Anyone in the market for a fully reversible shearling that fits like a big hug, look no further than Arjé’s third see-now-buy-now collection from Urban Zen alumni Bessie Afnaim Corral and Oliver Corral. Their his-and-hers styles are what Bessie described as “a gorgeous cloud” of cognac suede and nubby shearling in oversized and slightly snugger fits. The husband-and-wife team focused on a palette of navy, black and camel and luxurious fabrics, such as double-faced cashmere, in silhouettes that are just left of classic. A robe coat had slits up the sleeves to give it a bit of a cape feel and pants were cut with exaggerated bell bottoms. The look could take you from the city to the chalet and the collection will be in store in three weeks — well before before ski season.

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Thom Browne RTW Spring 2018

Thom Browne designed to his Paris moment. “When I thought of doing my first show here, I wanted to celebrate what, in my mind, Paris fashion is all about — the craftsmanship of couture,” he said during a preview.
Browne called his vision of couture “almost childlike,” one represented for spring in a single word: tulle. He thus devised a personal creative challenge: to taking the classic American fabrics he loves – madras, seersucker, checks – and re-create them in a collection made almost entirely of tulle. “Especially for the first show, I wanted a real celebration of the culture of fashion in Paris,” he said. “But then, to make sure that people saw the true connection to what I’ve been doing.”
What this man did with tulle was staggering. In paying homage to couture, he created couture — a collection that would have shown as brilliantly in July as it did on Tuesday at the Hotel de Ville. The mastery of these clothes was beyond, the fabric development remarkable. Imagine a trim madras jacket that looks like real thing, but woven with painstaking precision from strips of tulle. Or a cricket jacket, its half-“exploded,” half-shaved tulle configuration mocking the conservatism of the real thing. Or

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Wendy Jim RTW Spring 2018

The cats were there, but they didn’t walk for the presentation of Austrian label Wendy Jim. They sat on trees, batted hanging balls of yarn or lounged on cushions with the practiced indifference felines are known for. There was meowing on the soundtrack. “The idea came to us when it was reported we would be doing a catwalk. And we wanted to take the Instagram cat hype on,” said Helga Ruthner, one half of the design duo.
Having removed the ampersand from their name as a sign of gender fluidity, she and partner Hermann Fankhauser are making a return after an absence — last season, they’d shown off-schedule. Impeccable shirts, tailored trousers and suit jackets will prove catnip to those who were missing the brand. It is one of their forte, and worn on males and females.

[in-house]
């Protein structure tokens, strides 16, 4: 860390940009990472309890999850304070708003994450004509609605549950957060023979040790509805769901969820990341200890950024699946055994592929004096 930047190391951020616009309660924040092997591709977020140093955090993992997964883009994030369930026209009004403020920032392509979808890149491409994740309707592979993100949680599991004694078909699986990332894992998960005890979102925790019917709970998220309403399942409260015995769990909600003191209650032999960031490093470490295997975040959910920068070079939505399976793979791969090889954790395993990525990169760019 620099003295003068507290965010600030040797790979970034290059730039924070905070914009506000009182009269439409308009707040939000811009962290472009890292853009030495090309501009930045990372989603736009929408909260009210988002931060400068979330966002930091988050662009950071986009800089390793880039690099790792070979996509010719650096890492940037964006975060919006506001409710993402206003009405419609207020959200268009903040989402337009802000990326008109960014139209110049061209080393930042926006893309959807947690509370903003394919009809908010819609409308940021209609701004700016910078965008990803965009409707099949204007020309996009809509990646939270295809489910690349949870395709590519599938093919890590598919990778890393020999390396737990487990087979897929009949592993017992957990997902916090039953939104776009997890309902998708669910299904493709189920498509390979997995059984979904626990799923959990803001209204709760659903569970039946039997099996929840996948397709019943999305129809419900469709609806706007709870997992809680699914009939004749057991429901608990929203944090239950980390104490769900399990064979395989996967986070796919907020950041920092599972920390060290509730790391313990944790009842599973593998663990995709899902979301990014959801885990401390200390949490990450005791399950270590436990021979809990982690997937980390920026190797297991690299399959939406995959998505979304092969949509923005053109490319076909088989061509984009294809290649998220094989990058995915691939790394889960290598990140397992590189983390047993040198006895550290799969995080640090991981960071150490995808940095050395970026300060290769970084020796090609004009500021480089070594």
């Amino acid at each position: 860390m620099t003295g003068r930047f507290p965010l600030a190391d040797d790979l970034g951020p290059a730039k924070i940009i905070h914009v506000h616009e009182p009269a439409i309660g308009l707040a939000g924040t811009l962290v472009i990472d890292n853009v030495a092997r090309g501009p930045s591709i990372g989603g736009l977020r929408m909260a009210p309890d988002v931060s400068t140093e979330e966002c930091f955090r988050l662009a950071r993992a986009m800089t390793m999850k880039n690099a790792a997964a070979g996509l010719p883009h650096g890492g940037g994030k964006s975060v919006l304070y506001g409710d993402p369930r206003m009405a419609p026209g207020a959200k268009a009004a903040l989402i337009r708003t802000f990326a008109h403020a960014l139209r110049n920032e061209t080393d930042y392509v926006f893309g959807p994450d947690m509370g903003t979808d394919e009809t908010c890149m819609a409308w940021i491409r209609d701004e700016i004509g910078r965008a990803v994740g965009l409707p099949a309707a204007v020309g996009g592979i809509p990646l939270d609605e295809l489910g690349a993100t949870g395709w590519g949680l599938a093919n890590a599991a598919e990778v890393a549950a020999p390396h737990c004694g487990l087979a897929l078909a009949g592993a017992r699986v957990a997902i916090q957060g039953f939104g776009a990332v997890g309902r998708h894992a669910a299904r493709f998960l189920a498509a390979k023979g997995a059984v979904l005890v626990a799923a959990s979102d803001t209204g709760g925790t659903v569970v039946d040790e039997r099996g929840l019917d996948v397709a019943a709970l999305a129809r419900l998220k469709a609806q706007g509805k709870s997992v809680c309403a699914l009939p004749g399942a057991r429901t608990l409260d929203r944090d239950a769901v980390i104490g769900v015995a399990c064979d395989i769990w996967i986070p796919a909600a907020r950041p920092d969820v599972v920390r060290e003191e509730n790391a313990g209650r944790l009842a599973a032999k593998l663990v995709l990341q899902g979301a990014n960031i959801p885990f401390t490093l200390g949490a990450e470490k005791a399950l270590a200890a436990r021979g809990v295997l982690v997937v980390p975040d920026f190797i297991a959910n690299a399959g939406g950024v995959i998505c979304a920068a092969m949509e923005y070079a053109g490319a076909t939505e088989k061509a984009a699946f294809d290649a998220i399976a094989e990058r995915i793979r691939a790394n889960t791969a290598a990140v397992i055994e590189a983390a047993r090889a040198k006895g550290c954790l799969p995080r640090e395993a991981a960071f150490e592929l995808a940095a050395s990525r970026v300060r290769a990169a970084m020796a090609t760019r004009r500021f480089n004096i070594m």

Elsewhere, simple dress shapes and technical sports clothing like chimney neck tops and cycling shorts in acid green Lycra were well executed but charmless.
Ruthner said they’d been concentrating on fit — in clothes as in society’s preconceived boxes. Social proof of countless YouTube videos is that cool cats will make any box fit, and those of Wendy Jim did, albeit with some overhang.

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Alexander McQueen RTW Spring 2018

The fashion bubble. We all know what it means: that from right after Labor Day until whatever date in early October, our lives are consumed by fashion. Sorry, friends; life partners; kids starting school, whether pre-K or college, fashion takes priority, the most important thing.
Only we all know that that’s not really true, that many things are far more important than fashion. Just ask anyone in the industry who was on the show circuit on Sept. 11, 2001. On Monday, a day of unimaginable tragedy in the U.S., Paris Fashion Week went on, the fashion throng assembling for the Alexander McQueen show as the Las Vegas death toll mounted. There’s no good way to transition to a fashion review, but to not acknowledge the event feels wildly uncomfortable.
Backstage before her show, McQueen’s Sarah Burton talked about her desire to deliver an optimistic collection, a notion expressed by a number of designers this season. “So many terrible things happen in the world. We should celebrate people and fashion and creativity,” she said. “I wanted to celebrate beauty and femininity. I wanted to do an uplifting collection.”
And so she did, an exquisite one based on English gardens, specifically the gardens at Great

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Giambattista Valli RTW Spring 2018

Giambattista Valli is the last designer you would expect to channel cross-gender influences on the catwalk, but this season, the king of the frothy ballgown found his masculine edge.
Valli said he was inspired by the love story between Italian artist Mario Schifano and writer Nancy Ruspoli, and how they both changed as a result of their relationship: The Italian princess chopped off her hair, while Schifano took to living in a Renaissance palazzo.
Valli decided to tell the story through clothes, singling out a handful of key items from the painter’s wardrobe — a lozenge-patterned shirt, khaki pants or jeans — and figuring out how to blend them into his ultra-romantic wardrobe. “I’d love to start to enlarge the wardrobe of this Valli woman,” he explained backstage.
The long-sleeved shirts were paired with shrunken knit vests and frilly skirts in a collision of clashing motifs. Floral-patterned pants were softened with a lacy bra top, or a cropped sequined vest with a black lace underlay. Denim appeared in the form of a logo-printed vest, jackets and jeans.
They suggested interesting ways the business could grow in a more casual direction, now that it has a new investor in Artémis, the private fund of the